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Posted by: Dean Foust on April 26, 2007
It’s been more than eight years since my wife and I sold our house in Alexandria, Va., and moved to Atlanta, where we still live. And I still seethe over the agent who sold our house. It was the first time we’d ever sold a house — this was our starter home, a 2,700-square-foot center-hall colonial — and I still vividly remember the night we received our first formal offer. It was our starter home (for which we’d paid $216,000, back when you could still do that in Washington D.C.), the local market had flat-lined during the seven years we’d owned it, but we still felt confident we’d get close to the $235,000 we were asking.
Our first formal offer came from a junior NATO officer on the very day after we listed it. His agent showed up at 7 p.m. that night, settled in at our dining room table, made his spiel and then offered…$226,000 and the buyer wanted us to cover $6,000 in closings costs to boot. If we didn’t accept it, he said his client was prepared to simply walk away and bid on a house in Burke.
My wife and I were dejected at the price, but when the agent walked outside, our agent turned to us and pressed us hard—really hard—to take the offer. “I think we need to work with them,” he implored. “Don’t let them walk away. Let’s work with them.” The other agent returned, and my agent—in front of the other agent—pressed us hard to take the offer. “You’re starting your new life in Atlanta in a few weeks and you should take their offer so you can wrap things up here,” he said in front of the other agent. So much for out agent representing our interests.
We got the buyer to nudge his price up by $2,000, but we ‘d never done this before. I had that small pang that maybe this WOULD be the only offer we got and in the end, we capitulated.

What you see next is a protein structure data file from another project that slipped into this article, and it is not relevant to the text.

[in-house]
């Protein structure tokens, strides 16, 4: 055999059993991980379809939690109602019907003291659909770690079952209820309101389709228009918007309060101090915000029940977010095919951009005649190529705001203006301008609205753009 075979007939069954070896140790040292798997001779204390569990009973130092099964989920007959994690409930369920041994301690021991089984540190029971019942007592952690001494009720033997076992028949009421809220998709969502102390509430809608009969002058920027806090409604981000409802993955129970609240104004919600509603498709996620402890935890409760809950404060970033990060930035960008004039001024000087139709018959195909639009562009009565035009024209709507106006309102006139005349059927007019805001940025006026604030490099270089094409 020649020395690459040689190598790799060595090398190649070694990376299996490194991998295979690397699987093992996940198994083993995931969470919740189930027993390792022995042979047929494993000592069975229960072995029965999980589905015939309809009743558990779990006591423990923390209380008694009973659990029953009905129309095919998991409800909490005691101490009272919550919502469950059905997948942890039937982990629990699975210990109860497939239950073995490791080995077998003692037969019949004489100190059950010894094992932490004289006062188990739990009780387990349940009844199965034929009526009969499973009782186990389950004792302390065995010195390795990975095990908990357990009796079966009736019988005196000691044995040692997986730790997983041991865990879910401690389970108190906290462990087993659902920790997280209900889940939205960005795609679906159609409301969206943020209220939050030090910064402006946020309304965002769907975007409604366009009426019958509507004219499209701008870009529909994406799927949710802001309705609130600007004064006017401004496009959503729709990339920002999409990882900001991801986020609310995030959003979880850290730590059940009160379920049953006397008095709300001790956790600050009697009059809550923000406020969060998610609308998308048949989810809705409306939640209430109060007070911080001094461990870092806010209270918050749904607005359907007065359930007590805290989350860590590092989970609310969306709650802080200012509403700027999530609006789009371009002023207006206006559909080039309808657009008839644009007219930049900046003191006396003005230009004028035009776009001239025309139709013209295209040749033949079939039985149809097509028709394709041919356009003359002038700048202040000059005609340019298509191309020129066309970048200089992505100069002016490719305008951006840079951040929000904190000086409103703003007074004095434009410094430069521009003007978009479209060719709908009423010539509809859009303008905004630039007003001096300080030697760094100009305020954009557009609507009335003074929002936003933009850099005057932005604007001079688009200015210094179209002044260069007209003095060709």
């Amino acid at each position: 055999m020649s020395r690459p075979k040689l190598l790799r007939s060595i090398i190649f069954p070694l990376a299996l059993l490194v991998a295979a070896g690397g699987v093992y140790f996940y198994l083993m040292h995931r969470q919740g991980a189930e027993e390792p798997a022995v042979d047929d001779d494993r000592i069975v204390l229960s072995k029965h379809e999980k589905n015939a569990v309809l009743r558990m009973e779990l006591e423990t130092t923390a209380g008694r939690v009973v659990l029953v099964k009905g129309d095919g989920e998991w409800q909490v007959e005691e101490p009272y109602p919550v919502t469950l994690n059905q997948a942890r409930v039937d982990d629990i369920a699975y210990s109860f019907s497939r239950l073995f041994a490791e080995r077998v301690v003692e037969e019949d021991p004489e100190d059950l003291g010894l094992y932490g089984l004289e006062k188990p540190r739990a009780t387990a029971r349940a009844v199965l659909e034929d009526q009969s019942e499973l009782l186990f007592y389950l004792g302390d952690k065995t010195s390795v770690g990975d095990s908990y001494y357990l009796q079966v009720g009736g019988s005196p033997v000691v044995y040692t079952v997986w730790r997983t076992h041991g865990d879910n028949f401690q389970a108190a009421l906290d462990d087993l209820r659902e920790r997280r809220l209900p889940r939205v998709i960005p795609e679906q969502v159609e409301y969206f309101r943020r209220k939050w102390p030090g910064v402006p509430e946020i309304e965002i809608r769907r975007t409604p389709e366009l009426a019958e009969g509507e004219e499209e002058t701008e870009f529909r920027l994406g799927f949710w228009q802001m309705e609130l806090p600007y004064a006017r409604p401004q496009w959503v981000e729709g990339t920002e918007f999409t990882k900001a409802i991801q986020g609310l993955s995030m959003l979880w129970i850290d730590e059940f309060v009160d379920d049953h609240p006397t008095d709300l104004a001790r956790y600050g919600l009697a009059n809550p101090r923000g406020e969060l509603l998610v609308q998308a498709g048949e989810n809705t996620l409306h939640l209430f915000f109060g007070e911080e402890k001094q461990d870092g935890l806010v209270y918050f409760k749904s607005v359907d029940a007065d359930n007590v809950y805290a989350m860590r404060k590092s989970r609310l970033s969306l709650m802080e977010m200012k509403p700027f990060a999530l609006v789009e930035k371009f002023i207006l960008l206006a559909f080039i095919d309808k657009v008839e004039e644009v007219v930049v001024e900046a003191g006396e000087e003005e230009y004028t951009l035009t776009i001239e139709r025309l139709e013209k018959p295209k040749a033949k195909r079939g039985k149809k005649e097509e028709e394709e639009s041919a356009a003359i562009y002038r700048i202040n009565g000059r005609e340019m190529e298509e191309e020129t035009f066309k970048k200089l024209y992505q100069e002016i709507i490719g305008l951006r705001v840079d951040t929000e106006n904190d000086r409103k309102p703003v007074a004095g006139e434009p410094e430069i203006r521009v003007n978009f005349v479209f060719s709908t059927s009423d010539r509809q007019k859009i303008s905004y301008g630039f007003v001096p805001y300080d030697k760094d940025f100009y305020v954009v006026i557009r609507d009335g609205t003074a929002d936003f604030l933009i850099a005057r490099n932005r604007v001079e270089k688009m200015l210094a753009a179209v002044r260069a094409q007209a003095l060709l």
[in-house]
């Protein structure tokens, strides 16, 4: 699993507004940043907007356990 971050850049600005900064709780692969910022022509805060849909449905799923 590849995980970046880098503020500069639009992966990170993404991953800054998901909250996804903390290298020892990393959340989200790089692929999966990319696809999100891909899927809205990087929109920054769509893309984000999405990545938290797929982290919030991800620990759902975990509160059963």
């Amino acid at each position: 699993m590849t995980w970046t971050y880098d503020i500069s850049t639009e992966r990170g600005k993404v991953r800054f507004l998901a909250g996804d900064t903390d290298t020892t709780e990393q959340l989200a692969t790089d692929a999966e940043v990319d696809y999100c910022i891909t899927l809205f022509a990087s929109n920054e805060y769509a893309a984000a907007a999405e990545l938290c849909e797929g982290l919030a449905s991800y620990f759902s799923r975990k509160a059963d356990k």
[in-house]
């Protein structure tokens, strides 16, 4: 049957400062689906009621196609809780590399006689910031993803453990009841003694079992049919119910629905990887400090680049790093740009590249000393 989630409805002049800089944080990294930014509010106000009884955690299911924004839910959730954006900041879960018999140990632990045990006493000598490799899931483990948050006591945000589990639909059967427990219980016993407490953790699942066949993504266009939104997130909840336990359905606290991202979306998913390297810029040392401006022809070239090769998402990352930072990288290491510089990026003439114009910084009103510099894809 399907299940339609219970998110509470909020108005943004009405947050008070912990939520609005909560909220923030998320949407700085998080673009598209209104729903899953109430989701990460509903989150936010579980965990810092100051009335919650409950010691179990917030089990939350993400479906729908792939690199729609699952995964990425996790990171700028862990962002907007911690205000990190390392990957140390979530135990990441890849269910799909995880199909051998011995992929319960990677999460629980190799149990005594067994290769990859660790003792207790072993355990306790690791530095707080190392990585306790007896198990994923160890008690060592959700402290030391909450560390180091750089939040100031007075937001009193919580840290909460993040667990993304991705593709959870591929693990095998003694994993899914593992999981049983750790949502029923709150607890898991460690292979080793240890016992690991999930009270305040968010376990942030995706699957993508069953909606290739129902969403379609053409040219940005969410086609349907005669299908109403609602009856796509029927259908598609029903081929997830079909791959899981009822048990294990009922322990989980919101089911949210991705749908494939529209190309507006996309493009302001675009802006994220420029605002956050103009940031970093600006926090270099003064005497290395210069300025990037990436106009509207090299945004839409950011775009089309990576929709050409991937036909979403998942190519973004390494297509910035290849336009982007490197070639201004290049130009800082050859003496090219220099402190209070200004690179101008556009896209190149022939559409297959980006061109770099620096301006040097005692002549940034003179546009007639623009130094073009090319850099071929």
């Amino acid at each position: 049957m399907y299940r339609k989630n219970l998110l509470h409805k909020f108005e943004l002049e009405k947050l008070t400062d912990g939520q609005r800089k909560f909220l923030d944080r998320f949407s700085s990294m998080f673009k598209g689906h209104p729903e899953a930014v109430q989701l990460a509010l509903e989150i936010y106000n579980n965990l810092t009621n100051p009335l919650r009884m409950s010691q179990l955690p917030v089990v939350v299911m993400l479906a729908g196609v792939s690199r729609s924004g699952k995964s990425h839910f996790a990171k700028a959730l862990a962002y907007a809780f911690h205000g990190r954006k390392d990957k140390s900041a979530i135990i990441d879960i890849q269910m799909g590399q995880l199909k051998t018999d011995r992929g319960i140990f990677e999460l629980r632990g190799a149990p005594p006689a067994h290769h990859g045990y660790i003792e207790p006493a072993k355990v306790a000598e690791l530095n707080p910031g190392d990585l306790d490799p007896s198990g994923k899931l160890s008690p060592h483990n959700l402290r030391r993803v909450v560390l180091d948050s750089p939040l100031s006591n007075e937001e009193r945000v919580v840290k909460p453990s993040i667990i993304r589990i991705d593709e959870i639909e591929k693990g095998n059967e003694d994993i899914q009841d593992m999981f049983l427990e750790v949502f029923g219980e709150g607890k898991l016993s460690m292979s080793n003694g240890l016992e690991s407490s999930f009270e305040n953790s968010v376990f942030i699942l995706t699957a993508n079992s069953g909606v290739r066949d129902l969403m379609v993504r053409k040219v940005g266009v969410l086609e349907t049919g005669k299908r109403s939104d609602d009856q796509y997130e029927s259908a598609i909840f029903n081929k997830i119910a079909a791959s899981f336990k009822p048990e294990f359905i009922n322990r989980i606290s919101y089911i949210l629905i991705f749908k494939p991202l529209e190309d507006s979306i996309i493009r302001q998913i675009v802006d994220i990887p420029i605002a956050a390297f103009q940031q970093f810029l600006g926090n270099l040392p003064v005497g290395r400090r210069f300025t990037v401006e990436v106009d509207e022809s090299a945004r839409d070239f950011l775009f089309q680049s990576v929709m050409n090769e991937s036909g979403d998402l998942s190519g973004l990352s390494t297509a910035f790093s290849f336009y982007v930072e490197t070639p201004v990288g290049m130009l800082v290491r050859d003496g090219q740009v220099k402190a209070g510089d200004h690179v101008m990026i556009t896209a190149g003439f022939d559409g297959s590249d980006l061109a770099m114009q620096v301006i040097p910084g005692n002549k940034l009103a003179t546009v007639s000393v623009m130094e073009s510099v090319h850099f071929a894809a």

And the next morning I had seller’s remorse. Another agent dropped by that afternoon after seeing the “For Sale” sign in the yard, we told her the price we’d accepted but still let her look around. After a walk through she said, “Oh honey, you just GAVE your house away. You should have gotten $250,000. Your decorating is fabulous.”
In hindsight, I felt that I’d been negotiating against three people—the buyer, his agent AND MY OWN AGENT….
I fumed, but I'd already signed the contract. I turned my anger against my own agent. I concluded that he was one of those agents that made a fat income by maximizing "turns"--squeezing his client to take a quick offer so he could flip the house in less than a week and move on to another client. (Adding to our angst is the fact that the Washington market took off like a rocket in 2000 and similar houses on our old street now go for upwards of $650,000 or $700,000. I've gotten over it but my wife hasn't.)
When our agent called us in Atlanta (where he were on our own house hunting trip) a couple days later after the home inspection and rattled off a list of a half-dozen minor repairs and improvements the buyer was demanding--which collectively, would add up to more than a thousand bucks--I said, "Pay for it all yourself. And frankly, I hope you don't, because I'd like the contract to fall through so I can fire you and hire a new agent." And I hung up on him. I contemplated taking the sign he hung out front of homes he'd just gotten a contract for, which said, "(His name) SOLD ANOTHER ONE!" and defacing it to read, "(His name) DUMPED ANOTHER ONE!"